The energizing circuit between the oscillator 52 and electromagnet 46 is connected by leads 70, 72 in parallel to the vertical input terminals 62, 64 of an oscilloscope 66 having a cathode ray tube 68. Similarly, the energizing circuit for the electromagnet 54 is connected in parallel to the horizontal input terminals 74, 76 of oscilloscope 66 by leads 78, 80. There is thus produced on the face of cathode ray tube 68 a raster 82, the vertical and horizontal components of which are synchronized to the vertical and horizontal movement of the specimen 22. The vertical and horizontal scanning amplitudes of the cathode ray tube raster can be made very much greater than the corresponding scanning amplitudes of the illuminated point field, as may be appreciated by comparing the dimensions of raster 82 with those of the specimen area =22a. This results in great magnification of the specimen area when an image thereof is reproduced within the boundaries of the raster.

To supply the signal to the raster 82, the leads 84, 86 of the photo-electric cell 28 are connected through an amplifier 88 to the terminals 90, 92 of the cathode ray tube grid circuit. Thus, the intensity of the point of light at any particular part of the scanned specimen area is reproduced by the cathode ray spot at the corresponding position on the raster 82, anda highly magnified image of the specimen area is thereby reproduced on the cathode ray tube.

In the stage-scanning system described, there is no necessity that the plane of the specimen being examined be perpendicular to the optical axis of the instrument or to the mount. In fact, the motion of scanning may be made to include a component along or parallel to the optical axis, limited only to the working distance of the objectives. This is a feature not found in conventional microscopes.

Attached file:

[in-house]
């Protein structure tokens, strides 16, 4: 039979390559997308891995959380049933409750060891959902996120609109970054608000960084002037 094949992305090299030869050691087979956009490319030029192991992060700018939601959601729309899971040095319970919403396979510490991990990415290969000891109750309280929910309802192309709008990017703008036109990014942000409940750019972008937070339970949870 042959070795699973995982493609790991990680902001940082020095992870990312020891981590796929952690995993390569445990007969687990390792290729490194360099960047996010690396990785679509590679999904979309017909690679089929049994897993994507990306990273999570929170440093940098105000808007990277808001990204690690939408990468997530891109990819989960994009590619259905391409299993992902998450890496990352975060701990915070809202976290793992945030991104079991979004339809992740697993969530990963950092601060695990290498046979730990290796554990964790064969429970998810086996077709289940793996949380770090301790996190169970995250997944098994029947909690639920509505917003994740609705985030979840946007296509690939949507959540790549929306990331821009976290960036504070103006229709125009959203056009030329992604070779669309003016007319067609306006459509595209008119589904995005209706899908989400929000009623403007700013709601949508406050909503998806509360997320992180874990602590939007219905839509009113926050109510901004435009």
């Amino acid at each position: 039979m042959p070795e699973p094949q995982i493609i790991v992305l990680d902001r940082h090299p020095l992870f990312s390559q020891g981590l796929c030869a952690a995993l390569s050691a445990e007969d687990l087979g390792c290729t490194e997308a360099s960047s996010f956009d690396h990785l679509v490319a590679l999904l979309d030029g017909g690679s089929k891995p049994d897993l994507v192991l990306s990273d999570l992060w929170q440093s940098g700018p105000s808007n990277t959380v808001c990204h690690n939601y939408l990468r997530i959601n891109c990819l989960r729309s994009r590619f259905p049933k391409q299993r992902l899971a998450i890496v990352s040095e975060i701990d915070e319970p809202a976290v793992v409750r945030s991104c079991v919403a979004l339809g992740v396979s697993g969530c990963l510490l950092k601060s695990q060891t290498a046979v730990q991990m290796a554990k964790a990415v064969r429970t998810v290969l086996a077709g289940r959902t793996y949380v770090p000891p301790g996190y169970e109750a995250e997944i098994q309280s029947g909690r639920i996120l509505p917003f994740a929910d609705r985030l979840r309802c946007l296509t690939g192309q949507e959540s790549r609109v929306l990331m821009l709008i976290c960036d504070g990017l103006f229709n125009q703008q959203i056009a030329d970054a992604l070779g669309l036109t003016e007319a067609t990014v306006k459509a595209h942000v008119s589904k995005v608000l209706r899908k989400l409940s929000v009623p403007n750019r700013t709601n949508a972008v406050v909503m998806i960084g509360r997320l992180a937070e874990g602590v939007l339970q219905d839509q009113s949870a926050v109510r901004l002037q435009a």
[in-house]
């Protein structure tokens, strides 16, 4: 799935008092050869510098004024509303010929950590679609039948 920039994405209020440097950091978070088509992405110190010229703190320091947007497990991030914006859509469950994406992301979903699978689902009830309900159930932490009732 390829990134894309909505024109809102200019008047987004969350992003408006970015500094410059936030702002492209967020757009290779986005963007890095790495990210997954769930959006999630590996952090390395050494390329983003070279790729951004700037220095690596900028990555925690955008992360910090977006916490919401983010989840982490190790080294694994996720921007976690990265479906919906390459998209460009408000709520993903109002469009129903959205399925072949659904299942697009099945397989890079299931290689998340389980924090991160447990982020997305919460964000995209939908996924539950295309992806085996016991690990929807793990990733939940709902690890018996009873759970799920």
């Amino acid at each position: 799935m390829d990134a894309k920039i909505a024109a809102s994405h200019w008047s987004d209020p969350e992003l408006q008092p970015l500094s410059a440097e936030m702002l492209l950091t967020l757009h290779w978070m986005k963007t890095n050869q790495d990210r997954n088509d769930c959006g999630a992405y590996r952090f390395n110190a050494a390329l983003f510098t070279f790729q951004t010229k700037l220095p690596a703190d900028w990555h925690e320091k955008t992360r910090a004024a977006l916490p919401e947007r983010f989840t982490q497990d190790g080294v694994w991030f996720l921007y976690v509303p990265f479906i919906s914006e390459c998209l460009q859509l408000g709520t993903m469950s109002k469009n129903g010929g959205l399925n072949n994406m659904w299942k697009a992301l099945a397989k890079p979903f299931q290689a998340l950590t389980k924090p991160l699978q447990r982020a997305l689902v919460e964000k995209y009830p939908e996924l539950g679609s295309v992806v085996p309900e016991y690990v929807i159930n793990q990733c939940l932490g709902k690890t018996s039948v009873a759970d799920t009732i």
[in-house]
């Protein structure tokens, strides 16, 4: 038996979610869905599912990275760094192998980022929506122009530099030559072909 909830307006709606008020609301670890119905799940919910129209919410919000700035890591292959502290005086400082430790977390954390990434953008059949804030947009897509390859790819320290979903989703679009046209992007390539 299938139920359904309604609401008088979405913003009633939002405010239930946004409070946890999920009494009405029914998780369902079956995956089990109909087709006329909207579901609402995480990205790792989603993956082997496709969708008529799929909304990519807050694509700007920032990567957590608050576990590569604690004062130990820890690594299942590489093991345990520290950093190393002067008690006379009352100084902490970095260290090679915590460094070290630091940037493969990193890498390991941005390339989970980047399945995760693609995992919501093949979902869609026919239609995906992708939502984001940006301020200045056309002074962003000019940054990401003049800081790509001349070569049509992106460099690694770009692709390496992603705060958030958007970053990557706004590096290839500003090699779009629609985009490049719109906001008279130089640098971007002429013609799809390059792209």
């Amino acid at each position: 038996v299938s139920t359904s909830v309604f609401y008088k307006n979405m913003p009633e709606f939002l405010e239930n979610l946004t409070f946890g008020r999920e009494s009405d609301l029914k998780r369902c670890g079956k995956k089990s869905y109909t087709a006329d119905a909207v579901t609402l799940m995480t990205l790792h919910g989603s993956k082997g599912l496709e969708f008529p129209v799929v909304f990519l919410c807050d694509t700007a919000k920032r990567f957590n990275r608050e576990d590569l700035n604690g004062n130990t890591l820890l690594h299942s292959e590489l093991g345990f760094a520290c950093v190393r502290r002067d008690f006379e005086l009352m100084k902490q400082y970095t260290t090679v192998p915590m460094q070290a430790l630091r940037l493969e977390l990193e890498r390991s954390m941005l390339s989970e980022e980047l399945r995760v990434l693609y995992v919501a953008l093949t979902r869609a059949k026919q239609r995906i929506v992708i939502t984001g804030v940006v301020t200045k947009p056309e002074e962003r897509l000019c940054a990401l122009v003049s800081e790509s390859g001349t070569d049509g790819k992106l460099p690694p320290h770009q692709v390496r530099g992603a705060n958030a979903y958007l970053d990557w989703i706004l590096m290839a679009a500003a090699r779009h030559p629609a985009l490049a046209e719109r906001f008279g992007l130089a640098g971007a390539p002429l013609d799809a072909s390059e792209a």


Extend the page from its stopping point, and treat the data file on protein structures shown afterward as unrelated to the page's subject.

The scanning structure should also include adjustment means for selecting an area of the specimen to be scanned. Such adjustment means may be of any type suitable to move the frame 40 vertically and horizontally. One such means is shown in FIG. 2, as including a vertical adjustment member 94 and a horizontal adjustment member 96, both mounted on a flat base 98.

The vertical adjustment member 94 is in the form of an elongated horizontal member having at one end a pointed depending leg 102 resting upon the base 98, and an adjusting screw 104 turnably mounted at the other end. The adjusting screw 104 has a pointed end 106 which engages the base 98. The bottom end of frame leg 44 is shaped to receive a ball 108 which is mounted to roll along a slot 110 in the top surface of the horizontal member 100. .The screw 104 may be turned in either direction to raise or lower its adjacent end of the horizontal member 100 and thereby to raise or lower the frame 40.

The horizontal adjustment member 96 includes a link 112 which is pivoted at its lower end to a fixed base extension 1-14 by pivot 116. The top end of the link 112 is connected to the bottom of frame leg 42 by pivot 118. The link 112 has a central perpendicular arm in which an adjusting screw 122 is vertically mounted. The bottom pointed end of screw 122 rests upon the base 98. Turning of the screw 122 upwardly or downwardly in the arm 120 will cause the link 112 to pivot angularly, which pivoting movement causes horizontal movement of the frame 40. This horizontal movement of frame 40 is permitted by the rolling movement of ball 108 in the slot 110.

The term light in this description and in the appended claims is intended to be broadly construed since my device may employ ultra-violet light, provided, of course, that appropriate objective lenses capable of focusing such radiation upon an irradiated point of the specimen are employed. In this manner it is contemplated that the present invention may be used to examine an internal portion of a specimen which is opaque to visible radiation.

While preferred embodiments of the invention have been shown and described herein, it is obvious that numerous additions, changes and omissions may be made in these embodiments without departing from the spirit and scope of the invention as defined by the claims.

What I claim is: